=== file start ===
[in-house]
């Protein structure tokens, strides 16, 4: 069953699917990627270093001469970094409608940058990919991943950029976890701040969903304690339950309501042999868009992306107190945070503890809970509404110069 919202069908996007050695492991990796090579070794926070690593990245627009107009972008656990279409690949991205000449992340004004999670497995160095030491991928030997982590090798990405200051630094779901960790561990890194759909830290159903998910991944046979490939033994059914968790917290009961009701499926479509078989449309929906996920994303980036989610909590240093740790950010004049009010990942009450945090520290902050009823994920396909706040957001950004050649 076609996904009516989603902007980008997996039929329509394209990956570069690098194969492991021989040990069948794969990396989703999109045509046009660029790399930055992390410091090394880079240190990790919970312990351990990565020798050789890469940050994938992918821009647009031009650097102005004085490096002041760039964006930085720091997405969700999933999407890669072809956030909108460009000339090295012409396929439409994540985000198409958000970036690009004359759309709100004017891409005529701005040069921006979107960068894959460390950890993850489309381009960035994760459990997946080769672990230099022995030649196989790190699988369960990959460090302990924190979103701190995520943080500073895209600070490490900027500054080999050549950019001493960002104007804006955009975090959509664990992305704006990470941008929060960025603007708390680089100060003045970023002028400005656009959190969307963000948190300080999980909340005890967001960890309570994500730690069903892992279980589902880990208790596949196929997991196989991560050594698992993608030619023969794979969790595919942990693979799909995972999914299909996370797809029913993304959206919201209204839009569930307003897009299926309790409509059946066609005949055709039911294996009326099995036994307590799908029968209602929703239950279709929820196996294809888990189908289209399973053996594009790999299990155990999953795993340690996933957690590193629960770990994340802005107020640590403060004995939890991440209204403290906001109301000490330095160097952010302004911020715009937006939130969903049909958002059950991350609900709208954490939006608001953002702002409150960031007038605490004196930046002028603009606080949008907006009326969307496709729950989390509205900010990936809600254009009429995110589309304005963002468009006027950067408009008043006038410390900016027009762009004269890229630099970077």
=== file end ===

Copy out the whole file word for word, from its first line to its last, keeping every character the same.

[in-house]
């Protein structure tokens, strides 16, 4: 069953699917990627270093001469970094409608940058990919991943950029976890701040969903304690339950309501042999868009992306107190945070503890809970509404110069 919202069908996007050695492991990796090579070794926070690593990245627009107009972008656990279409690949991205000449992340004004999670497995160095030491991928030997982590090798990405200051630094779901960790561990890194759909830290159903998910991944046979490939033994059914968790917290009961009701499926479509078989449309929906996920994303980036989610909590240093740790950010004049009010990942009450945090520290902050009823994920396909706040957001950004050649 076609996904009516989603902007980008997996039929329509394209990956570069690098194969492991021989040990069948794969990396989703999109045509046009660029790399930055992390410091090394880079240190990790919970312990351990990565020798050789890469940050994938992918821009647009031009650097102005004085490096002041760039964006930085720091997405969700999933999407890669072809956030909108460009000339090295012409396929439409994540985000198409958000970036690009004359759309709100004017891409005529701005040069921006979107960068894959460390950890993850489309381009960035994760459990997946080769672990230099022995030649196989790190699988369960990959460090302990924190979103701190995520943080500073895209600070490490900027500054080999050549950019001493960002104007804006955009975090959509664990992305704006990470941008929060960025603007708390680089100060003045970023002028400005656009959190969307963000948190300080999980909340005890967001960890309570994500730690069903892992279980589902880990208790596949196929997991196989991560050594698992993608030619023969794979969790595919942990693979799909995972999914299909996370797809029913993304959206919201209204839009569930307003897009299926309790409509059946066609005949055709039911294996009326099995036994307590799908029968209602929703239950279709929820196996294809888990189908289209399973053996594009790999299990155990999953795993340690996933957690590193629960770990994340802005107020640590403060004995939890991440209204403290906001109301000490330095160097952010302004911020715009937006939130969903049909958002059950991350609900709208954490939006608001953002702002409150960031007038605490004196930046002028603009606080949008907006009326969307496709729950989390509205900010990936809600254009009429995110589309304005963002468009006027950067408009008043006038410390900016027009762009004269890229630099970077």